Friday Roundup, October 11th

In a rather facile first chapter, “Burke in Brief: A ‘Philosophical’ Primer,” Maciag goes further, dismissing Burke as a political philosopher by asserting that “whatever ‘philosophy’ Burke expounded was extracted by others from his pamphlets, letters, and orations, which were produced in the heat of political battle.” Minimizing Burke’s explicitly philosophical and aesthetic works, Maciag also eschews engagement with the substantial literature on the philosophical underpinnings of prudence and the commitment to tradition (one need only mention Michael Oakeshott in this context). Thus, Maciag allows himself to forego any search for a deeper consistency when he comes across seemingly contradictory positions in Burke’s work, further allowing himself to treat all of Burke’s interpreters as more or less self-serving or “entrepreneurial.”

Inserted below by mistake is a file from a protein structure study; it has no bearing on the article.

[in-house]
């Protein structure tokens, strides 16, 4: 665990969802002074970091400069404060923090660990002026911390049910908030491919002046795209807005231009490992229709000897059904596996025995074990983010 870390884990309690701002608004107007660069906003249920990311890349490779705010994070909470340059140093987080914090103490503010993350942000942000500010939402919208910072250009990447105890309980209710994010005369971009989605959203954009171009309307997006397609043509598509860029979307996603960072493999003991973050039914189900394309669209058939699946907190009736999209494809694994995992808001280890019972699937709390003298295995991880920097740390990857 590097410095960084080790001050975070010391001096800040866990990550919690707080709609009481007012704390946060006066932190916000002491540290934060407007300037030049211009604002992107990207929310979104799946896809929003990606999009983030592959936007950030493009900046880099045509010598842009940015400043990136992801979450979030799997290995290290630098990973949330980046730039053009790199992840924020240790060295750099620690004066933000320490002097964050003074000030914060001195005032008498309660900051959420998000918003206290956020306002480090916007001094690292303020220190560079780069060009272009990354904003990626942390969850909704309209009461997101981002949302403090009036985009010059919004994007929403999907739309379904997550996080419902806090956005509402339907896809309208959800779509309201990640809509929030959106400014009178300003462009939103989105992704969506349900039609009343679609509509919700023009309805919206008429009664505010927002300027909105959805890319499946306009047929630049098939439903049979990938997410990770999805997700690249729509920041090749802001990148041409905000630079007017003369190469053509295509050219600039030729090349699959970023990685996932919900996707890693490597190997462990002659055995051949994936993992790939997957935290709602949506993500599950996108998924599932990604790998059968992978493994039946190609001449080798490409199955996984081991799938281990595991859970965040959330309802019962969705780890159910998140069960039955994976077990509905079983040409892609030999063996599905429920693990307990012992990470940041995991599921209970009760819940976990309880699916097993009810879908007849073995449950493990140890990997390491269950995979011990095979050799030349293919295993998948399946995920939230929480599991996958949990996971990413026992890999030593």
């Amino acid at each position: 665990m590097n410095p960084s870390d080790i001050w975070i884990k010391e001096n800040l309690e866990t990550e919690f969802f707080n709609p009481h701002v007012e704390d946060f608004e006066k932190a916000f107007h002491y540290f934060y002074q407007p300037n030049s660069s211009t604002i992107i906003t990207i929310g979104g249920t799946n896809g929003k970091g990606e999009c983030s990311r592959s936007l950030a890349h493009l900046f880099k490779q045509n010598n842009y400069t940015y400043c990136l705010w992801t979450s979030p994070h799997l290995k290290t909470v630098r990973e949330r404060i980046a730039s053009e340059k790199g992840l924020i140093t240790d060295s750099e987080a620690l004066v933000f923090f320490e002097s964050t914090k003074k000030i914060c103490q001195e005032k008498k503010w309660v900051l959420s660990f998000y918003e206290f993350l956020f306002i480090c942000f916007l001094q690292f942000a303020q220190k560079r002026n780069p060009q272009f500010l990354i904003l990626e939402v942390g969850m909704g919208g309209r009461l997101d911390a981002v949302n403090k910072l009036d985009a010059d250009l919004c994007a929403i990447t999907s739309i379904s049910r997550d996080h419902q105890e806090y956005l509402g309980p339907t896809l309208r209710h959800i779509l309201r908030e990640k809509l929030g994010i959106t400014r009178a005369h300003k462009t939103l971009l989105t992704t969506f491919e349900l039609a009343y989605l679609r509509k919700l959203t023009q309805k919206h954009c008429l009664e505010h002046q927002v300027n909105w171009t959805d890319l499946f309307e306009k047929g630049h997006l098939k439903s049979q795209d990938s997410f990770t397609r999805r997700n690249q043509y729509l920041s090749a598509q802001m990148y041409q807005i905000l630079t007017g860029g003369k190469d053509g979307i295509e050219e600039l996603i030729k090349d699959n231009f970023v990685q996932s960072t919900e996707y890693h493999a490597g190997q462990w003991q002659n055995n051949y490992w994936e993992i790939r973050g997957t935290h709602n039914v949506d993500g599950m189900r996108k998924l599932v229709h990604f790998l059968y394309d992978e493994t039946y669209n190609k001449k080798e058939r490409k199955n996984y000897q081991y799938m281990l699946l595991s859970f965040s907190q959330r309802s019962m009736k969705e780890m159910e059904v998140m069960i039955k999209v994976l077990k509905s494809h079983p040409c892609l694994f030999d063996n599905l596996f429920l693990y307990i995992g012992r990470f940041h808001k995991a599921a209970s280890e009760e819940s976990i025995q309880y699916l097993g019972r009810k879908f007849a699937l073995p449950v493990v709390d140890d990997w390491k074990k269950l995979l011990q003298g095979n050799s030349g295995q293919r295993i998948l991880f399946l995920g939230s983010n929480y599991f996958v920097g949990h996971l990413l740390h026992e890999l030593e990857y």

• Nick Rosenkranz on things we shouldn’t forget: James Madison wants the House of Representatives to win the shutdown.